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LONDON, ENGLAND - JULY 02: Petra Kvitova of Czech Republic acknowledges the crowd after victroy in her Ladies Singles Second Round match against Kurumi Nara of Japan during day four of the Wimbledon Lawn Tennis Championships at the All England Lawn Tennis and Croquet Club on July 2, 2015 in London, England. (Photo by Clive Brunskill/Getty Images)

Joel Drucker: Three Lefties in the News

Kerber Quagmire

World number one Angelique Kerber announced her withdrawal from the Aegon Classic, a WTA event held in Birmingham, due to a lingering hamstring injury. Following an incredible 2016 that saw Kerber win the Australian Open, the US Open and reach the finals at both Wimbledon and the Olympics, in 2017 she’s played 12 events and only twice made it as far as the semis. Most recently, Kerber lost to another lefty, Ekaterina Makarova, in the first round of Roland Garros, by the rather demoralizing score of 6-2, 6-2. Hopefully, Kerber can regain her health and confidence and compete effectively at Wimbledon.

Kvitova Comeback Continues

In what’s already one of the best feel-good stories of recent times, Petra Kvitova continues her comeback. Back in action after suffering a torn tendons in her left hand as the result of being stabbed by burglars last December, Kvitova first returned to competition at Roland Garros. This was a smart approach. There was little expectation that Kvitova would win the French Open. But it was valuable for her to take in the emotions, kick off the competitive cobwebs and play two matches on a big stage. Kvitova now gets it going on grass, the surface where she’d had her best results. Always gracious, she will generate significant applause – and, if her powerful game finds the range, significant results. Though of course that’s a big if at this stage of her return, it’s certainly plausible.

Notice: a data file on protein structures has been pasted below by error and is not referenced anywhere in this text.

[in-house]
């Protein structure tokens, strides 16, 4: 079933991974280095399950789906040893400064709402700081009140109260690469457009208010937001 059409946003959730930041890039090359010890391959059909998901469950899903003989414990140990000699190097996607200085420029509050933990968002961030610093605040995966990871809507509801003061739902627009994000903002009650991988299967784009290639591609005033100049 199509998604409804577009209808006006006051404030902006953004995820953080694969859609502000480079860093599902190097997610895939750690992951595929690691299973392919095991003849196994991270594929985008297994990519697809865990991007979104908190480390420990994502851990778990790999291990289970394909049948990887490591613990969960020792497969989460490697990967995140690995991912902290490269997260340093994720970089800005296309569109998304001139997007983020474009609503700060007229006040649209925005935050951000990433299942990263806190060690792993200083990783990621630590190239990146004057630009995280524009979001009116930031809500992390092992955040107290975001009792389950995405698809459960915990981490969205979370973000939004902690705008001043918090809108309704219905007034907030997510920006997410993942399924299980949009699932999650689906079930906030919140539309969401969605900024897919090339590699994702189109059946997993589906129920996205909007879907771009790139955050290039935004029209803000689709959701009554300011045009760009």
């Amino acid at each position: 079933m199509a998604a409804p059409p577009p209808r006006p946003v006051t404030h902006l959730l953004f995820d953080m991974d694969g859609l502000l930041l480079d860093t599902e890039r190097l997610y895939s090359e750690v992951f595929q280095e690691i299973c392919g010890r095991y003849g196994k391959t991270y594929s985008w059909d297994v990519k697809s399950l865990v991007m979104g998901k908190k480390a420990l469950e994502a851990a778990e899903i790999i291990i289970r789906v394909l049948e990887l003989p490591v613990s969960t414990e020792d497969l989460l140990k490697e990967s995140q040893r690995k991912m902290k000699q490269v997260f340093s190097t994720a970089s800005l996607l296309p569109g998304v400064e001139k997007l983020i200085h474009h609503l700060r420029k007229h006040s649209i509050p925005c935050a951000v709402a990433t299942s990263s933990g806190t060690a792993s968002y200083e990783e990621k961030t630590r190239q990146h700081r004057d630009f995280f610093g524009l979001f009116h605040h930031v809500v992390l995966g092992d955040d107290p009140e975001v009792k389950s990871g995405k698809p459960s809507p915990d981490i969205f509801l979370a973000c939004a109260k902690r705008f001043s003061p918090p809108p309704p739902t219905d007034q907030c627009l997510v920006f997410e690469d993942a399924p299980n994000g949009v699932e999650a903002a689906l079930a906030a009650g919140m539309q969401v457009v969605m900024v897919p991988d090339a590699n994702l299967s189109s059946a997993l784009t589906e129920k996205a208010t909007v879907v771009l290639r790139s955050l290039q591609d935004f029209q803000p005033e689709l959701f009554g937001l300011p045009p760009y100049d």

Spanish Southpaw Thrives on Favorite Surface

On the men’s side, a Spanish southpaw who is 30-plus year old this month has posted a fine result on his favorite surface. But his name is not Rafael Nadal. Nor is the surface clay, which as we know is by now a relic, so early June. Thirty-five-year-old Feliciano Lopez won four matches on the grass of Stuttgart, his victims including such formidable competitors as Gilles Simon, Tomas Berdych and Mischa Zverev. In the finals, hoping to win his sixth career singles title, Lopez won the first set against Lucas Pouille 6-4, but then lost the next two, 7-6, 6-4. Frustrated as he was by that result, Lopez’s old school lefty game – serve-volley, slice backhand – can certainly take him far at Wimbledon.

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